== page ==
Despite Isabelle's lesbianism, such a loving relationship grows up between her and Xavier that she wishes he were a girl. "The world is badly made," Xavier replies.

The affair with Anne Sophie has to end. Like many a good looking young man in the formative stages, Xavier is trying to please too many people, and he thinks he's going nuts and gets himself tested by the neurologist. The doctor gives him a clean bill of health but, having found about the affair, orders Xavier to leave his wife alone and make himself scarce.

The story seems mostly about infidelity: everybody who comes in for close scrutiny is doing it. Some of the other roommates aren't developed, but the focus is on Xavier, and Romain Duris interprets his role with conviction: he gets to go through pretty much all the emotions, all believably.

Wendy, the English girl (Kelly Reilly), is particularly charming in her absolute directness and honesty. She seems a bit prim and fussy with her complaints about the mess (it's she who gets some order maintained) and her no-nonsense hairstyle, but she's very well put together and proves quite the party animal. The mix alters when her brother William (Kevin Bishop) comes for an extended visit. William has a dangerous quality: he's charming and charismatic, but also a bit of a bigot, pushing all the wrong buttons of the lodgers with his wanton chauvinism. He could be taken as symbolic of the UK's reluctance to join the European union. Of course there is much focus on Xavier's adventures, but all the scenes in the flat are equally intense and significant no matter who's involved.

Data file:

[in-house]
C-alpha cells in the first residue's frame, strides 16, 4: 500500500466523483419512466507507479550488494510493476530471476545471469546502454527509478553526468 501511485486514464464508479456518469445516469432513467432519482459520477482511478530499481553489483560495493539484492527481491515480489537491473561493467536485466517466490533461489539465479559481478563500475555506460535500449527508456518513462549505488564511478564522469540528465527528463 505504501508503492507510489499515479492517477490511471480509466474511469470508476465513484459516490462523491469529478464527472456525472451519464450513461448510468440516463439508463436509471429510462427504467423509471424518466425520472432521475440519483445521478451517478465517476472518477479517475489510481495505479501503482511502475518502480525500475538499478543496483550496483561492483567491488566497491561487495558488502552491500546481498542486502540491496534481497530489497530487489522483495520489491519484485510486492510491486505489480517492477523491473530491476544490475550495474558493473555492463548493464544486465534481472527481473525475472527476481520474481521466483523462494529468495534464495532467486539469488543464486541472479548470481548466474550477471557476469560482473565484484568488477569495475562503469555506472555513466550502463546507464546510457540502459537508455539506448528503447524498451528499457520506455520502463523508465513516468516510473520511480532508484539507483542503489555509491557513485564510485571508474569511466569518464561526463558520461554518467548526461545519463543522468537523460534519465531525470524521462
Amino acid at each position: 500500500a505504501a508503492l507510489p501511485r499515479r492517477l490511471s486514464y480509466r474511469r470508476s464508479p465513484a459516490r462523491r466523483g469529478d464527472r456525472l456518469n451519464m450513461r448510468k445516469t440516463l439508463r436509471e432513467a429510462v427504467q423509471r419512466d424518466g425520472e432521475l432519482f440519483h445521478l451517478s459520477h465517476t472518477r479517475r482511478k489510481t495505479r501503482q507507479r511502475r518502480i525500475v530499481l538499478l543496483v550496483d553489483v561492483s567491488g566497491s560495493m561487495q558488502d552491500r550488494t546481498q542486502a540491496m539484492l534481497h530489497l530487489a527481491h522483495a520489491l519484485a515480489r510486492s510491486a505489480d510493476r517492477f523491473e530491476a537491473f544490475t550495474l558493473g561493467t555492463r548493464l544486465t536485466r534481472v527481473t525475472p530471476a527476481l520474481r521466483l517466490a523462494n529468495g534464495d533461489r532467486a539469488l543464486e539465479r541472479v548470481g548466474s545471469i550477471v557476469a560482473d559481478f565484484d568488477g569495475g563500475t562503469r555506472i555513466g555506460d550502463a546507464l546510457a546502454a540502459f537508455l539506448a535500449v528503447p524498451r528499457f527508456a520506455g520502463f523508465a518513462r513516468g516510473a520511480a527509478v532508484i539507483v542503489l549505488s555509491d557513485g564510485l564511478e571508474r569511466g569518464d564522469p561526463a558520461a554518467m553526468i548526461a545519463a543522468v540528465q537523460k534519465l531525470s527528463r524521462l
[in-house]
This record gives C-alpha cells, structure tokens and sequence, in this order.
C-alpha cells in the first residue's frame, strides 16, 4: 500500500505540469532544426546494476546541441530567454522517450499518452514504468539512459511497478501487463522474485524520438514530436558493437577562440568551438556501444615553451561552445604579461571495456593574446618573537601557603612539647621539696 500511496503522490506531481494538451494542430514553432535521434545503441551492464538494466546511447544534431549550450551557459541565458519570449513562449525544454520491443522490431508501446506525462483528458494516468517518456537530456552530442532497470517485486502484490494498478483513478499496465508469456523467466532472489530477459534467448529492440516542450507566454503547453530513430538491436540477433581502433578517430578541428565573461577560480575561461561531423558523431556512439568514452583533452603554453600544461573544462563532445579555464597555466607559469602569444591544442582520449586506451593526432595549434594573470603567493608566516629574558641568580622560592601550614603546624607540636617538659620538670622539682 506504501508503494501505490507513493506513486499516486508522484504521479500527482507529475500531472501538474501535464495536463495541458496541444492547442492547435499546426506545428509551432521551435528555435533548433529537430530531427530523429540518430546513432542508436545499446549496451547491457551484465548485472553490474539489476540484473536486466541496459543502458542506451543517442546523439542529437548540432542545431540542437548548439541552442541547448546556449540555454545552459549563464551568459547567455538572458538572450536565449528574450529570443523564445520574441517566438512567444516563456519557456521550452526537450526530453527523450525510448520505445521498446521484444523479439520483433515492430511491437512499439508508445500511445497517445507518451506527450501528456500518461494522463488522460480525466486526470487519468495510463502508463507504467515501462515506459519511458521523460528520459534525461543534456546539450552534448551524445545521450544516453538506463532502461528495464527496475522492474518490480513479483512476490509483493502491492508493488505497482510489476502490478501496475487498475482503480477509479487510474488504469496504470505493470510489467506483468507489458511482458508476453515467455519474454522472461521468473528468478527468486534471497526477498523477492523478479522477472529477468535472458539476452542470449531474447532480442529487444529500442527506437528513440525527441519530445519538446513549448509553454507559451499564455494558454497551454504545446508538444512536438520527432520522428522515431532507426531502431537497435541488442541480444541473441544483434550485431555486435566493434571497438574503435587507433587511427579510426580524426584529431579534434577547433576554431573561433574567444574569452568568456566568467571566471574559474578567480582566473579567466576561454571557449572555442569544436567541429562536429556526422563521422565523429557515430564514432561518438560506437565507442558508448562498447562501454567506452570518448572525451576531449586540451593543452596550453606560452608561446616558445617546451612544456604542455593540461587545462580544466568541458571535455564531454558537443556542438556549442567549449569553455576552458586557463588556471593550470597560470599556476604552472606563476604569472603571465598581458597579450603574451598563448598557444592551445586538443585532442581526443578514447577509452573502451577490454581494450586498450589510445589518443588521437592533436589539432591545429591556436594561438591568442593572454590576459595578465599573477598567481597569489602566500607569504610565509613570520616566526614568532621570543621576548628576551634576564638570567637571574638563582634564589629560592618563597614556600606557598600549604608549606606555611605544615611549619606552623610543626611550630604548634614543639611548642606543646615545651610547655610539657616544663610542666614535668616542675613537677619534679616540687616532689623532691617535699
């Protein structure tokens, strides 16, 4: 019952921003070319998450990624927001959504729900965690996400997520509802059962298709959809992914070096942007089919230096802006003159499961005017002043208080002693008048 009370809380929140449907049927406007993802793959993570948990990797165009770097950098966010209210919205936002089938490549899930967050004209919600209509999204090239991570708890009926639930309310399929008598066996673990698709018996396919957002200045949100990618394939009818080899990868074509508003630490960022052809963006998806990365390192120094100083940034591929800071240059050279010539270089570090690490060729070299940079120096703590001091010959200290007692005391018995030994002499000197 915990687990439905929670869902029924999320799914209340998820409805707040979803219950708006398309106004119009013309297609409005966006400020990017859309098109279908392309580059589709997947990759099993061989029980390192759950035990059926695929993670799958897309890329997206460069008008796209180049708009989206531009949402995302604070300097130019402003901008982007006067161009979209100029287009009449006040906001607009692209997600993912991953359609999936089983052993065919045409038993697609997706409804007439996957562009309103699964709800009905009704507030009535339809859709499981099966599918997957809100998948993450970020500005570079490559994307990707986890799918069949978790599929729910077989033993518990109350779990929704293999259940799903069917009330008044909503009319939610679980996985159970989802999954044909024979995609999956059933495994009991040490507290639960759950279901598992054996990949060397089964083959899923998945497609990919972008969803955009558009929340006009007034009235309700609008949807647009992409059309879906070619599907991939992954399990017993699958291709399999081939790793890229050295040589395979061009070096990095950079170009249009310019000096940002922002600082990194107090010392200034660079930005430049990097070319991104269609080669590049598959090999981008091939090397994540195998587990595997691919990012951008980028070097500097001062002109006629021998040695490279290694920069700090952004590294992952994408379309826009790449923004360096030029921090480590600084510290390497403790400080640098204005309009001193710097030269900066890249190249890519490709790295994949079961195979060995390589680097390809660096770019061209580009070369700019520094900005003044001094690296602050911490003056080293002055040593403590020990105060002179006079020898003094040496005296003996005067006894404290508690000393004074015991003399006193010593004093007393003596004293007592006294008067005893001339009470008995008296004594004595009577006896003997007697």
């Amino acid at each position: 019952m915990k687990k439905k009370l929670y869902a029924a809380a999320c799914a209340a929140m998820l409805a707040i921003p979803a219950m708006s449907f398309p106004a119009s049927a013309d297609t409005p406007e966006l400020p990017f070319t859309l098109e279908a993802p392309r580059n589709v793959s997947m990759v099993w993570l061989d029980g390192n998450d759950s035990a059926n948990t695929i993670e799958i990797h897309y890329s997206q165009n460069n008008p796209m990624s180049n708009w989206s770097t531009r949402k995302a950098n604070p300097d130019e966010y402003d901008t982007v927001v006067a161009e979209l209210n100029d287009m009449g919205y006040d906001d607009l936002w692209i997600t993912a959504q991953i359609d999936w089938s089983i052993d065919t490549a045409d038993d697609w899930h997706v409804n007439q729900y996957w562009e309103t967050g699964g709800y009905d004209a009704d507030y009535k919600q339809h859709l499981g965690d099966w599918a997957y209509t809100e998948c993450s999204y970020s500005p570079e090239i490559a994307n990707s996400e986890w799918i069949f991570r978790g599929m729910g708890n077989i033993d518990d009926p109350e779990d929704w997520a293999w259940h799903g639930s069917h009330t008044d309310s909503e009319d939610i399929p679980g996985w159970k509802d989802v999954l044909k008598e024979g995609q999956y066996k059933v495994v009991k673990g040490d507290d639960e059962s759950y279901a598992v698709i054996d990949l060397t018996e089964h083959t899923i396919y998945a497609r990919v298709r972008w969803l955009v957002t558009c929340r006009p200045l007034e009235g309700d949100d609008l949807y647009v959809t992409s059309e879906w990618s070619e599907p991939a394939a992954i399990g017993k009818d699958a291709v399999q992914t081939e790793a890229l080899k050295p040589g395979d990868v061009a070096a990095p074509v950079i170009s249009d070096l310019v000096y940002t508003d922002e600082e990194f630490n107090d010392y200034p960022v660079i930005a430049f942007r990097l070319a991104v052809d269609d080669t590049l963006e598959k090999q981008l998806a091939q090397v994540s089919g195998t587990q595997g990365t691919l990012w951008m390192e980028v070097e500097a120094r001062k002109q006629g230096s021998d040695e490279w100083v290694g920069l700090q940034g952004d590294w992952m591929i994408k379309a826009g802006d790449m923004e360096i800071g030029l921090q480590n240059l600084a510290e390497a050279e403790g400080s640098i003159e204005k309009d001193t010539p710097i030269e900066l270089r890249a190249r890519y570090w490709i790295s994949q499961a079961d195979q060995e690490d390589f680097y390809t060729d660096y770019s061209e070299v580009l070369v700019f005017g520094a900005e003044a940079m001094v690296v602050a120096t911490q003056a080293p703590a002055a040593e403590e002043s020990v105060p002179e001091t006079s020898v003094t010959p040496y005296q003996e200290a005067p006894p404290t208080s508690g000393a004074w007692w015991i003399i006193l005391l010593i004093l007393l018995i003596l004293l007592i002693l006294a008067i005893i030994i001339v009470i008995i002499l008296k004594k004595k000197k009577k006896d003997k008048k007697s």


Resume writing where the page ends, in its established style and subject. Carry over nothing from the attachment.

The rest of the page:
To enjoy L'Auberge Espagnole it's important to appreciate the character of Xavier and not expect more of him than a young man of his type can give. A little too tightly wound but not very fully formed, he's nonetheless open to all the opportunities he's offered, and, judging by his reception by the ladies, also rather sweet. Blank slate though Xavier is, Romain Duris does an excellent job of giving his character vivid emotions and an appealing face. He represents the stable center that makes Klapisch's loose improvisational style hold together.

I was surprised at how happy Xavier's story made me feel, especially when Xavier first moves in with the group and can hardly believe his luck. Studying in a foreign land has never been made to seem more fun in a film and Xavier gets to do a whole kaleidoscope of coming of age things: relating to peers, learning to understand parents, juggling older and younger lovers, hanging out with friendly locals and learning to talk "puta madre" Spanish from pals in a bar -- and somewhere along the line he keeps up with his studies. Klapisch welds the story into a seamless gel using the flat mates as the glue. And I was surprised at how sad I felt when it was all over, the mates say goodbye and Xavier goes home to Ma, and, finding the sought-for job a shriveled prune of a thing after the new world the Erasmus program has opened up to him, sets up in front of the computer and writes a book, just as he wanted to as a child: the story of L'Auberge Espagnole. Ah youth!

©Chris Knipp. Blog: